WASHINGTON (Reuters) — A dispute over U.S. enforcement actions against European Union online gambling companies could be headed to the World Trade Organization soon, an European industry group said on Wednesday.
"It looks very much as if this matter will … be sent to the WTO at the end of the commission's investigation," Lode Van Den Hende, outside counsel for the Remote Gambling Association, told reporters as EU officials were in Washington to probe U.S. Justice Department enforcement actions.
That would open the door for possible European sanctions on the United States, although it could take years for any case to make its way through the WTO litigation system.
An EU trade official, who briefed reporters on condition he not be identified, said he expected the European Commission to decide by the end of the year whether to start a WTO case.
The EU team, which met on Tuesday with representatives of the U.S. Trade Representative's office, the Justice Department and other U.S. agencies, will make its recommendations in a publicly available report in November, he said.
European Internet gambling companies lost billions of euros in market value after the U.S. Congress moved in 2006 to shut down the U.S. market by making it illegal for banks and credit card companies to make payments to online gambling sites.
Many publicly traded European companies, like PartyGaming and 888.com, withdrew from the United States after Congress passed the 2006 Unlawful Internet Gambling Enforcement Act, but they face possible criminal prosecution for activities before then.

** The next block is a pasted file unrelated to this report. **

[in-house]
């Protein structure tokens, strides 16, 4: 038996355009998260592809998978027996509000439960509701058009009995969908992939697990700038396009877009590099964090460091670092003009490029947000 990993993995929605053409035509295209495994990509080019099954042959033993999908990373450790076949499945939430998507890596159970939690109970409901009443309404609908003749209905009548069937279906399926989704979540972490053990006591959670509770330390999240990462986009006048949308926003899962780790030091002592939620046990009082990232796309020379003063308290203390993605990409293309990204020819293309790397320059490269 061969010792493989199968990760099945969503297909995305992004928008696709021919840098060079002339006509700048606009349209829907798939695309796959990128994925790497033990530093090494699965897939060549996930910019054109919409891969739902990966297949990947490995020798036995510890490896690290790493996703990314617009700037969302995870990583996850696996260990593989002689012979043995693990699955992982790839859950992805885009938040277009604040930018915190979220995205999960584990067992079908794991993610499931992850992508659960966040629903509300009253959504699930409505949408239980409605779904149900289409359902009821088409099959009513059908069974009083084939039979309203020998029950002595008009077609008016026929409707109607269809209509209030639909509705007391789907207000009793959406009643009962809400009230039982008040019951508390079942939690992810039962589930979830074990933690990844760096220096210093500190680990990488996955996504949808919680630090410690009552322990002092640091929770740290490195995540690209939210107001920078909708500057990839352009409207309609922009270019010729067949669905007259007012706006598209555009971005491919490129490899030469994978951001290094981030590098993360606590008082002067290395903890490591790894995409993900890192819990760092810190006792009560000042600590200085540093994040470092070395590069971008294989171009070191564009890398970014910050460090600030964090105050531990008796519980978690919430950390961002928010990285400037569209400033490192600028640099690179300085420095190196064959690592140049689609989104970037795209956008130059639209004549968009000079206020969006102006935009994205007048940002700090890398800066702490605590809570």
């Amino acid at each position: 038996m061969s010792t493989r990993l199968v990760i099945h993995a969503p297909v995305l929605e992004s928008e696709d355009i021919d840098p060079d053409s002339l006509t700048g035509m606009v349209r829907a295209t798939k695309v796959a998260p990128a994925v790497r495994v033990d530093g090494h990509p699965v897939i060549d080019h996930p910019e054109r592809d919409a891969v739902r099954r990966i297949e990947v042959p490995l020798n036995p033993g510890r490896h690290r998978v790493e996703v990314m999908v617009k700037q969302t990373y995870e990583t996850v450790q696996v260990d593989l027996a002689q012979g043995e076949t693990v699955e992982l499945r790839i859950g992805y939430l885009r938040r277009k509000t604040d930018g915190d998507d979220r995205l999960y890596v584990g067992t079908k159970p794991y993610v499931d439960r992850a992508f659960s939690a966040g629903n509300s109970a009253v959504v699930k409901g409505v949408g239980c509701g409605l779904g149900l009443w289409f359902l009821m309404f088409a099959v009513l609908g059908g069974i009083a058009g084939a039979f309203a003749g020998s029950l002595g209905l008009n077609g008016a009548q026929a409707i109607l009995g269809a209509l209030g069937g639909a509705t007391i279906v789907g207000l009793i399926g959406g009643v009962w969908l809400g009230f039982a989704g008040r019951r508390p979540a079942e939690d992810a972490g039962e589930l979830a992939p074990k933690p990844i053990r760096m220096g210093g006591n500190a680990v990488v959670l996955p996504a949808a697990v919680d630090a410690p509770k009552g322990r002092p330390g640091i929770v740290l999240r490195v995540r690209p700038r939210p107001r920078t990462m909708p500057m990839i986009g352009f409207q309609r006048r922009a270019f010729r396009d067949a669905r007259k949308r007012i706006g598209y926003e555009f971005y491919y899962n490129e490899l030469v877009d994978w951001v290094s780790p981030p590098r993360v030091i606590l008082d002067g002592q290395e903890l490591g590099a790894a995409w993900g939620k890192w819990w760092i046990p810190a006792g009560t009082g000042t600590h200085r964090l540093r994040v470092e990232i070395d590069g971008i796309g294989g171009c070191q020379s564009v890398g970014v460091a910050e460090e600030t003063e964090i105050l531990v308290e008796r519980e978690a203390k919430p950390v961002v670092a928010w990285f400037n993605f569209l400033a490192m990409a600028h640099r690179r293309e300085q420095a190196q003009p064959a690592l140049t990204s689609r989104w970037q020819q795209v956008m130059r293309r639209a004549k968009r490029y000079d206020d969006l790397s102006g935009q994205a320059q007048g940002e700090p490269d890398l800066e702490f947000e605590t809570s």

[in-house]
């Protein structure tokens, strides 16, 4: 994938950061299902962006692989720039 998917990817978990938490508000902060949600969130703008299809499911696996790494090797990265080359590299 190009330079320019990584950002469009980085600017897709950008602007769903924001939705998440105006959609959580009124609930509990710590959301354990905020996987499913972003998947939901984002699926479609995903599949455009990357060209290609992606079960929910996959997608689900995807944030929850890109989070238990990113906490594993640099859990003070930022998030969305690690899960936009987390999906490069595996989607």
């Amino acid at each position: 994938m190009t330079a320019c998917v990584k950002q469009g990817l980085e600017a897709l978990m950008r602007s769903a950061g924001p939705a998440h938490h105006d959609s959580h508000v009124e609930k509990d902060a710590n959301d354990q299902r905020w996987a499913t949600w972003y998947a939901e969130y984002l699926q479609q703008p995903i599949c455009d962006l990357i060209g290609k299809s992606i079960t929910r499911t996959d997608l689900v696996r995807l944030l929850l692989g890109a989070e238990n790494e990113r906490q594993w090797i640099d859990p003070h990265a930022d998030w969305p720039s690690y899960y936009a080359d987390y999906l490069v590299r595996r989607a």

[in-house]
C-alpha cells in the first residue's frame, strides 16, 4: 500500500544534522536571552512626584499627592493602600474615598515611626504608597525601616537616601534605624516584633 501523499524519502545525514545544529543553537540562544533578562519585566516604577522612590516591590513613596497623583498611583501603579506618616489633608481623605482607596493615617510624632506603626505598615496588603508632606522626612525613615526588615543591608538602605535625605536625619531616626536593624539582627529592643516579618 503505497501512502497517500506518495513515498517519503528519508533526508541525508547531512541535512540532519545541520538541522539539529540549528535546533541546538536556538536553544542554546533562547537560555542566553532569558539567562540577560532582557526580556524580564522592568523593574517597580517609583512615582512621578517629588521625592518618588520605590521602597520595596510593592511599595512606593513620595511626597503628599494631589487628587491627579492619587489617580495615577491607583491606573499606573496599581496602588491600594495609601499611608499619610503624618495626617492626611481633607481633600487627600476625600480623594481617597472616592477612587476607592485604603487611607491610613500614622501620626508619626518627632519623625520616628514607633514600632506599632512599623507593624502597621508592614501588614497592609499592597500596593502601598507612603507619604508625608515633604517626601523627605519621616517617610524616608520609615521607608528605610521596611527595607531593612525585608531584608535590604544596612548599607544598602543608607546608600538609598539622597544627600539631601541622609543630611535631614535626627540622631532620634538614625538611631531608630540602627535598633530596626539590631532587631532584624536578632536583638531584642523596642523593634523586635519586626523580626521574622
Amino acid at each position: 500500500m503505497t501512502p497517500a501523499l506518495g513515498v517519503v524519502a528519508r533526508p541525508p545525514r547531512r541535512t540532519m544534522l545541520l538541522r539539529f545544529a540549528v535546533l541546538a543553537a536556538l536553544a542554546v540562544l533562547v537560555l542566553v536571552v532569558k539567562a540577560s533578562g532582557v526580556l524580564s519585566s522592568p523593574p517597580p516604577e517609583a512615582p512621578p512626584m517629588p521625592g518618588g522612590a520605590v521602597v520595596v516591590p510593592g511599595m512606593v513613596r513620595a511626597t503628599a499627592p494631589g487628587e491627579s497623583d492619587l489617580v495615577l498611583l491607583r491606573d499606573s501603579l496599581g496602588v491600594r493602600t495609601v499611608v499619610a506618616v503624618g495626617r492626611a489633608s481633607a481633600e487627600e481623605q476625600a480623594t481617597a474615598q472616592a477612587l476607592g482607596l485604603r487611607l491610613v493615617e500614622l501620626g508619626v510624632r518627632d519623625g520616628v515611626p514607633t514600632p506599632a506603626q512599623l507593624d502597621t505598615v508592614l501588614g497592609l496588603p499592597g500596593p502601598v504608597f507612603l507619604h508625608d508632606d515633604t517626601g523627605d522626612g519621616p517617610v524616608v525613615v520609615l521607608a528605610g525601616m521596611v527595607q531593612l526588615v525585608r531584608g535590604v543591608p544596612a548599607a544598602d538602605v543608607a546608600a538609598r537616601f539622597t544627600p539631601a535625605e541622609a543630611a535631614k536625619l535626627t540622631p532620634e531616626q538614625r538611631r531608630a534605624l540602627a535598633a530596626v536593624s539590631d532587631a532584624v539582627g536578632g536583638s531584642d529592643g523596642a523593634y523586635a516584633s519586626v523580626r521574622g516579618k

The European Commission, acting on industry petition, began a formal investigation in March into whether Washington was singling out EU companies for enforcement actions while allowing U.S. online companies to operate freely.
The dispute arose out of an earlier case in which the Caribbean country of Antigua and Barbuda challenged U.S. restrictions on Internet gambling as a violation of the services market-opening commitments Washington made in the 1994 Uruguay Round world trade pact.
The United States initially said it never intended to allow online gambling services as part of that pact. But after that argument failed, it announced it would exercise a rarely used right under WTO rules to change its commitments.
That required it to negotiate a compensation package with other WTO members with online gambling interests — such as the EU. Washington struck a deal with Brussels last year, but details have not been made public.
In the U.S. view, that ended the matter.
"We conducted negotiations with the EU which resulted in a mutually acceptable agreement last December to facilitate the U.S. amending its (services) schedule to clarify that we do not have WTO obligations with respect to gambling," said Gretchen Hamel, a spokeswoman for the U.S. Trade Representative's office.
Prior to the deal, the United States was obligated by its WTO commitments to allow online gambling, so it is wrong for EU companies to face prosecution now, van Den Hende said.
Rep. Robert Wexler, a Florida Democrat who chairs the House of Representatives Foreign Affairs subcommittee on Europe, said the United States should take the EU's concerns seriously.
"I am increasingly concerned that if these disputes are not able to be resolved, it will likely mean costly retaliatory measures will be taken against U.S. economic interests," Wexler said in a statement before meeting the EU delegation.
Written by Doug Palmer; edited by Mohammad Zargham